Councils urged to allow blogging from meetings
All Welsh councils have been urged to consider allowing filming and blogging from their meetings.
Local Government Minister Lesley Griffiths said social media was "an excellent tool which should be embraced".
She visited Carmarthenshire council to see its webcasting system, which allows its meetings to be shown online.
In 2011 the council was involved in a row with a woman who was arrested after she refused to stop filming a meeting.
Carmarthenshire is the third Welsh council to show its meetings online.
Cardiff and Powys also stream meetings while Torfaen and Pembrokeshire will do so from next month.
The Welsh government says 20 of the 22 county councils in Wales now allow blogging and tweeting from public galleries, and the other two have still to develop their policies.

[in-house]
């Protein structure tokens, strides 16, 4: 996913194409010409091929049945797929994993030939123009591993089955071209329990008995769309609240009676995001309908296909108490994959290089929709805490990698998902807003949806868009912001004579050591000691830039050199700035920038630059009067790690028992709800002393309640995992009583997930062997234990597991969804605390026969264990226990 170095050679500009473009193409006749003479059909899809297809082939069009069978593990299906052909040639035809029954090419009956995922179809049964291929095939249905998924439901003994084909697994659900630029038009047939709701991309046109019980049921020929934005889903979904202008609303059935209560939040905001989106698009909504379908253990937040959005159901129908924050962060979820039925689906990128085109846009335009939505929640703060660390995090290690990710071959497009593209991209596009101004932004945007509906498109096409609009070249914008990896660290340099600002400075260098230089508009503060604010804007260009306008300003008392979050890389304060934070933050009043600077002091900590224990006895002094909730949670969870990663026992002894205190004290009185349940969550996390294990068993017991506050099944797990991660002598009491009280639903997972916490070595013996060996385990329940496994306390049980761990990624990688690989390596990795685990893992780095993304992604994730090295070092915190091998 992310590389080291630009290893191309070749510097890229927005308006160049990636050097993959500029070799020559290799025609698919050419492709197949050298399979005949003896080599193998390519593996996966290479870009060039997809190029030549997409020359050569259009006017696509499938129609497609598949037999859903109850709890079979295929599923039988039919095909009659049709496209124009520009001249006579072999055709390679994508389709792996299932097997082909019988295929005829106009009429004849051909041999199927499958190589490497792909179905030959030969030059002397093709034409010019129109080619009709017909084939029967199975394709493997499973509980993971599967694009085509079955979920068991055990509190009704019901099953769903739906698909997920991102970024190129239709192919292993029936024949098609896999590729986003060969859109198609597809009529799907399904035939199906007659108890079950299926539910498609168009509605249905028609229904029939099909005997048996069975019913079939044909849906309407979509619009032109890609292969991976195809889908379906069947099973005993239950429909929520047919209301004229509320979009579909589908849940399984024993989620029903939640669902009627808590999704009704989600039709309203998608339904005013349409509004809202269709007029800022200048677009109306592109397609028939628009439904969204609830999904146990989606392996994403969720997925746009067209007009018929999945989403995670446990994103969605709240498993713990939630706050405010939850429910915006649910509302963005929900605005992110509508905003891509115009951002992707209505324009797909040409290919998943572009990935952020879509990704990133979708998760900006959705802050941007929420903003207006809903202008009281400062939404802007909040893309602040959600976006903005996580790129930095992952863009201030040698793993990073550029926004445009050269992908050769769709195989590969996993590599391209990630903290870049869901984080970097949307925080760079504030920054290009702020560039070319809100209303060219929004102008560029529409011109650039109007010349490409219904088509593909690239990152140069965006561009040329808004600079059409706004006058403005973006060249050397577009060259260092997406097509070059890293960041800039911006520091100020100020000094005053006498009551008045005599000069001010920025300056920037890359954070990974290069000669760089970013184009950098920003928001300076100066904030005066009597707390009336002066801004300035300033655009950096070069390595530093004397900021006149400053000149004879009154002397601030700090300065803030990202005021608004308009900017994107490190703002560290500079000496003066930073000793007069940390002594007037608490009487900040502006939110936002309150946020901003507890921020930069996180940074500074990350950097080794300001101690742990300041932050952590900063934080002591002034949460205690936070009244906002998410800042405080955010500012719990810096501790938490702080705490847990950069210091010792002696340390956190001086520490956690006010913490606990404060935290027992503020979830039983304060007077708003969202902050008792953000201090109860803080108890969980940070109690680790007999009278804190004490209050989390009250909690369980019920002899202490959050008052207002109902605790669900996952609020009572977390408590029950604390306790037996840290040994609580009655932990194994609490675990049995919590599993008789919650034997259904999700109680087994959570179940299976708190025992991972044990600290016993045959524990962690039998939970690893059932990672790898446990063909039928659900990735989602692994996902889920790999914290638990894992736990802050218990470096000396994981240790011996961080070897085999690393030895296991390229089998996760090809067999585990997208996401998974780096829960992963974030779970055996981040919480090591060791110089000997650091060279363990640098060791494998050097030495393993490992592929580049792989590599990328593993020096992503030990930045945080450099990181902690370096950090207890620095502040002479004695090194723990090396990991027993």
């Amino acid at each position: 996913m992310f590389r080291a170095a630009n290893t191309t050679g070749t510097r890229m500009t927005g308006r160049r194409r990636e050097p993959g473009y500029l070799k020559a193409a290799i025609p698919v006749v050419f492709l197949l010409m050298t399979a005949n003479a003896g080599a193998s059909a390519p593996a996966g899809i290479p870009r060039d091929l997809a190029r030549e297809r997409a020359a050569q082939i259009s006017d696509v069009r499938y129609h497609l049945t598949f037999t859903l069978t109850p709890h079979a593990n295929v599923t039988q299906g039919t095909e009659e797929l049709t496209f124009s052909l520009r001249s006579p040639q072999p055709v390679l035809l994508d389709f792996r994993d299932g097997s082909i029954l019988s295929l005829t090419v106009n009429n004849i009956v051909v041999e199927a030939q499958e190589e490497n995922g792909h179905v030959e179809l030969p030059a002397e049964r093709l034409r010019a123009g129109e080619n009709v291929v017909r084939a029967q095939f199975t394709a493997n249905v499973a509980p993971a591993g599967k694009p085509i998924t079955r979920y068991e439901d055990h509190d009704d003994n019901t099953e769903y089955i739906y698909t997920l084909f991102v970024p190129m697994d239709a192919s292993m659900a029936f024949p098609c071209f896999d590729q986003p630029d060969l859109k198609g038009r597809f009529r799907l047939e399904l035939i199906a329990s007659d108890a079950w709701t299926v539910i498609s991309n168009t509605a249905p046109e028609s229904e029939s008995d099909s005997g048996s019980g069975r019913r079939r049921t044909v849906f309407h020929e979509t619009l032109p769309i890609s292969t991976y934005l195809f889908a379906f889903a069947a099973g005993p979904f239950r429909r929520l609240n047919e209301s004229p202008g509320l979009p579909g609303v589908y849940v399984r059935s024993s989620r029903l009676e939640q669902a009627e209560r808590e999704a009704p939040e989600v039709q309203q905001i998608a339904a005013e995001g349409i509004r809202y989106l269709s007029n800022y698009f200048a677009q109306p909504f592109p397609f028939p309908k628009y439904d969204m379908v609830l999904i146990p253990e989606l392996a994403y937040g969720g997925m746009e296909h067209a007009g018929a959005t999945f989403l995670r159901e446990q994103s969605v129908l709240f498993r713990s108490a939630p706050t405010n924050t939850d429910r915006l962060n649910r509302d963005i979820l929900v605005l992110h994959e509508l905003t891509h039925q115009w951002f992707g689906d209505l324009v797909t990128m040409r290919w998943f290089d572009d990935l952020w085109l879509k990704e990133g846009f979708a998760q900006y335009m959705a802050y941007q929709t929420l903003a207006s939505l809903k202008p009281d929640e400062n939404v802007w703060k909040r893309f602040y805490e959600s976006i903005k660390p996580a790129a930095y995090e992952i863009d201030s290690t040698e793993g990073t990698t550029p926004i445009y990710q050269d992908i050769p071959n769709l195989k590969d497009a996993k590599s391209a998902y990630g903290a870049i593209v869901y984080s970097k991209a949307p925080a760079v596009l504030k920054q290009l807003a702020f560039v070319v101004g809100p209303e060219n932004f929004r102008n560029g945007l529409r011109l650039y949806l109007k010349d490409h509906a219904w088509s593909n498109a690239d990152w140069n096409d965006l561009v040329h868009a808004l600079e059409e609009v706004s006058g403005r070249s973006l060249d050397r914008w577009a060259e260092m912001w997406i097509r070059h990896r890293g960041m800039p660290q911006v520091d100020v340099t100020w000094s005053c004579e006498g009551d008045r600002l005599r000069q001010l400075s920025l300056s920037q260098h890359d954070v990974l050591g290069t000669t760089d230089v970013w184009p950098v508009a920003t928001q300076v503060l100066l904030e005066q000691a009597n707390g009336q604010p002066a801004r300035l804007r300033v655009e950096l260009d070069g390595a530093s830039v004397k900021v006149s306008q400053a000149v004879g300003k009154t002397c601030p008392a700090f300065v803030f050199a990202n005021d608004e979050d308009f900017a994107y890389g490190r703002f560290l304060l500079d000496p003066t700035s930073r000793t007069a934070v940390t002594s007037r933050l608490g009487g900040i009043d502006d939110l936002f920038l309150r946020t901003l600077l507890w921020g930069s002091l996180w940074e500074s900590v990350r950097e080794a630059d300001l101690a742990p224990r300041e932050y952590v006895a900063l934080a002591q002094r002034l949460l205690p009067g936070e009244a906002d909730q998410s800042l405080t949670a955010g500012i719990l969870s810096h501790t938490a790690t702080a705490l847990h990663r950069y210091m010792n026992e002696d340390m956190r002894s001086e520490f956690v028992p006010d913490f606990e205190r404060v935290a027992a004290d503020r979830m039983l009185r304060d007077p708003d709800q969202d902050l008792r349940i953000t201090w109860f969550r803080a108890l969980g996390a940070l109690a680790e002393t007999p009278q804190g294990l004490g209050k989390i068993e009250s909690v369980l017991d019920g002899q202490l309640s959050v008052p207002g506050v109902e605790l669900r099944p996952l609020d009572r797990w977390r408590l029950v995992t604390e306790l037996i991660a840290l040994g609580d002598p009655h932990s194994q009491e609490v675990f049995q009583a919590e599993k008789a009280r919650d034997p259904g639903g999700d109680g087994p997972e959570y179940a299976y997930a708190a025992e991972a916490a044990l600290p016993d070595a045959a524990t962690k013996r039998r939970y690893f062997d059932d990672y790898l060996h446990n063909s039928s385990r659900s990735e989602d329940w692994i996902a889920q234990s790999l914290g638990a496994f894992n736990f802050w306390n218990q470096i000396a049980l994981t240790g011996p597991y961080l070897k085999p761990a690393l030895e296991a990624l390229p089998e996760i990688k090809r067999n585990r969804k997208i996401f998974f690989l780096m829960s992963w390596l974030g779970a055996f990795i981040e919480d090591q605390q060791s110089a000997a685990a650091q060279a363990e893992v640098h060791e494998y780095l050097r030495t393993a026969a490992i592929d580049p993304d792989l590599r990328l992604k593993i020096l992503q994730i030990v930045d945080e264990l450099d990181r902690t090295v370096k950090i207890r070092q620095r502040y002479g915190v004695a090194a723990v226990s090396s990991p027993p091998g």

Two also allow members of the public to film meetings.
"Social media is an evolving world and an excellent tool which should be embraced," Mrs Griffiths said.
"There is no legislative barrier to councillors or the public using social media or filming during council meetings.
"Allowing filming and blogging is a matter for each local authority to decide for itself but I urge all councils to give this matter serious consideration."
The Welsh government has given each council £40,000 to make proceedings "more accessible to the public" and also to allow councillors to take part in meetings when they cannot attend in person.
In 2011, a row was sparked when blogger Jacqui Thompson was removed from a Carmarthenshire council meeting and arrested after refusing to stop filming.
In March this year, she tried to sue council chief executive Mark James after taking action following a letter responding to criticism of Carmarthenshire council.
But the High Court dismissed her claim and ordered her to pay £25,000 in damages to Mr James.
Last week, the local government secretary for England Eric Pickles re-ignited a separate row with Welsh ministers over councils opening up meetings for bloggers to report and film.
Mr Pickles challenged English councils to open up planning committees but also took a swipe at the Welsh government for "rebuffing" the idea.
A Welsh government source said attacks by Mr Pickles had become tedious.